Getting Email Back on Track
You may disagree, but I feel strongly that email marketing is knee deep in problems that are only going to get worse as time goes by. The notion of acquiring permission to market to the consumer is almost nonexistent in the business practices of certain unethical marketers. These ethically-challenged folks also have problems with letting the consumer manage permission over time. As anyone who has ever received spam and tried to unsubscribe from a spammer’s list can tell you, unsubscribing often invites more spam from a variety of different sources. More spam means that legitimate commercial communications become less effective. In short, a few bad apples ruin the medium for the rest of us, whether we’re marketers or consumers.
These problems are not going to go away on their own. If we continue to ignore them, my opinion is that we will decrease the effectiveness of the medium at best, and completely destroy it at worst. (Because much of the email coming from countries in Asia to the U.S. consists of spam, many ISPs have taken the step of blocking Asian domains at the server level. What’s the next step in that scenario? Maybe spam does have the potential to completely destroy e-mail as a medium for meaningful communication…) Somewhere in between our best and worst case scenarios falls the notion of governmental regulation. As a very wise man once told me, “Self-regulate before the government steps in and does it for you.”
The good news is that marketers are beginning to realize that email is broken and needs to be fixed. The bad news is that we’re dealing with some complex problems that don’t have easy solutions.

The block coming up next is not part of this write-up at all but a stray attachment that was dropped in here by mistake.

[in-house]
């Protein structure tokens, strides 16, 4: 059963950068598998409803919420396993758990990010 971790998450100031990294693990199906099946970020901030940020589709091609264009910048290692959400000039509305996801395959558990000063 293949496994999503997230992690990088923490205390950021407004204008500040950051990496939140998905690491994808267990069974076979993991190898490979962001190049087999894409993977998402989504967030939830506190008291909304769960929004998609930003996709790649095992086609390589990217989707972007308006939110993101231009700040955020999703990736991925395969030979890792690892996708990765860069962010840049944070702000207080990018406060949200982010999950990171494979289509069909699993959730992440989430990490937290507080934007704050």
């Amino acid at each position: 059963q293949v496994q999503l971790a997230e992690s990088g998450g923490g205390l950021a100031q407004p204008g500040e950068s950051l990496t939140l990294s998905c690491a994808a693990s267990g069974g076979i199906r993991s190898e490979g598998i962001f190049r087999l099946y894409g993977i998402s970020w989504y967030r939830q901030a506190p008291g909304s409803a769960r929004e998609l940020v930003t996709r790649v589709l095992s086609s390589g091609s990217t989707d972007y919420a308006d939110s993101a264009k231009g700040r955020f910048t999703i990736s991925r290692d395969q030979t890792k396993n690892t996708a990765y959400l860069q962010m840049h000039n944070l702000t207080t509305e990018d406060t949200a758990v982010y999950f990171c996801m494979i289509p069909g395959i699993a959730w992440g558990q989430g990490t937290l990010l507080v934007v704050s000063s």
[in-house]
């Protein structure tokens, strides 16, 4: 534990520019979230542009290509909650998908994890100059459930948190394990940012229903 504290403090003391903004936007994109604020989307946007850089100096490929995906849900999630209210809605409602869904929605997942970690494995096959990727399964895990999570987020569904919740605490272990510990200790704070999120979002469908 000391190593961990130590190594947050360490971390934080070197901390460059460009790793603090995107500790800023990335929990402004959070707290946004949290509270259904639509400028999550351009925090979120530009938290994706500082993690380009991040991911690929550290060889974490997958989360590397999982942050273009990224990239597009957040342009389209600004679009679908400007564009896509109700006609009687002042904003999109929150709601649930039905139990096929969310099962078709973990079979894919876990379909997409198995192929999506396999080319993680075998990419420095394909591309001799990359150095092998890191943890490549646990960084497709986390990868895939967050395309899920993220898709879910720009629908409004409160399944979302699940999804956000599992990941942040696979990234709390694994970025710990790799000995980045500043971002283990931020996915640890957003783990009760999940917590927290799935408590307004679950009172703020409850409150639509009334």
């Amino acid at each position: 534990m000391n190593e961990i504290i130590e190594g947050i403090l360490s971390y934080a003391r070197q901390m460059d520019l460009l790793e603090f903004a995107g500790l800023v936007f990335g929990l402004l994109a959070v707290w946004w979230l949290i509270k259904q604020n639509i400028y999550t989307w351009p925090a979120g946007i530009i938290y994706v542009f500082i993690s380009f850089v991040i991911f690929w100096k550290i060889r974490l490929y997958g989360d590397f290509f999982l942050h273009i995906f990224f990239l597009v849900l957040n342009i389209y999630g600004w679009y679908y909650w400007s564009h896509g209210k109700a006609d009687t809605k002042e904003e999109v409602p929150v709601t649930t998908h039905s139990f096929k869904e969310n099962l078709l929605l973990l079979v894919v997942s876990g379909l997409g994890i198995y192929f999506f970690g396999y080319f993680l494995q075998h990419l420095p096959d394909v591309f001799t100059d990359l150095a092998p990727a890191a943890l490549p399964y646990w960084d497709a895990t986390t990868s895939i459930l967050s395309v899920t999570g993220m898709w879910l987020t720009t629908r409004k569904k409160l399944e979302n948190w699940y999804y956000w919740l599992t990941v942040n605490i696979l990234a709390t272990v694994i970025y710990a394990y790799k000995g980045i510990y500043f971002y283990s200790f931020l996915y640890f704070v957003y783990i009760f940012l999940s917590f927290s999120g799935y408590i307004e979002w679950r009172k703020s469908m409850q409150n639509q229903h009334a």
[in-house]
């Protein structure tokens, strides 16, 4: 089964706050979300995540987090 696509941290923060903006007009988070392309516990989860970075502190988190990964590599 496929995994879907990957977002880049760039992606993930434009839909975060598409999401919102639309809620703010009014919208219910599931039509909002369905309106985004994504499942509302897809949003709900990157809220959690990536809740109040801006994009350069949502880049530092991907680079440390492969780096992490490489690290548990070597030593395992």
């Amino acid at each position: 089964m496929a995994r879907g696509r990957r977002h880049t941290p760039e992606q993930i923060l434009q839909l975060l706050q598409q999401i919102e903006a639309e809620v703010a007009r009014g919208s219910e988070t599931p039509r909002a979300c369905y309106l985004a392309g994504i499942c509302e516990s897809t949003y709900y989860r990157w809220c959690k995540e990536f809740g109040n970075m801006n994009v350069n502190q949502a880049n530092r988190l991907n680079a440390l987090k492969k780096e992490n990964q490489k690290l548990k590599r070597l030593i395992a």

First things first, I think the interactive marketing industry needs “rules of engagement.” These rules need to govern not only email, but also engagement of the consumer by any form of online advertising. In principle, the rules of engagement need to perform several key functions:
- Delineate the consumer’s “turf.” - The issue of “what does the consumer control and what do the publishers and marketers control?” has been highlighted in the recent controversy over desktop advertising. But this issue is ultimately bigger than the issues raised by desktop advertising. We need to ultimately codify the implied contract between publisher and consumer. If the consumer elects to view ad-supported content on the Internet, what is the consumer free to alter and what must be delivered without alteration in order to ensure the consumer holds up his end of the bargain? We also need to answer the question of what belongs to the consumer and cannot be altered by the marketers and publishers without express permission.
- Address the permission question once and for all - Interactive marketing professionals now realize that checking a box next to “I’d like to receive offers from Company X and its partners” doesn’t give Company X the right to overload the consumer with messages from anybody who will purchase the consumer’s name. We need to address the permission question once and for all by not only defining the minimum level of permission that marketers need to acquire before engaging in commercial messaging, but giving the consumer a way to manage those permissions over time. When a consumer says “Please remove my name from your list” that doesn’t mean “Take my name off this list, but leave it on a sister list that will be burned onto a CD and distributed to anyone who will pay $19.95 for it.”
- Provide a vehicle for full disclosure - Consumers should know the full consequences of granting permission. Those consequences should be made clear not only at the moment that the consumer grants permission, but also on an ongoing basis if the consumer elects to continue to grant permission to market to a publisher or marketer.
The Rules of Engagement are only the first step. I think we need a certification program for email marketers as well. We’ll address that idea in next Tuesday’s column, as well as the question of how we get marketers (even the ethically-impaired ones) to stick to the rules.
See you next week.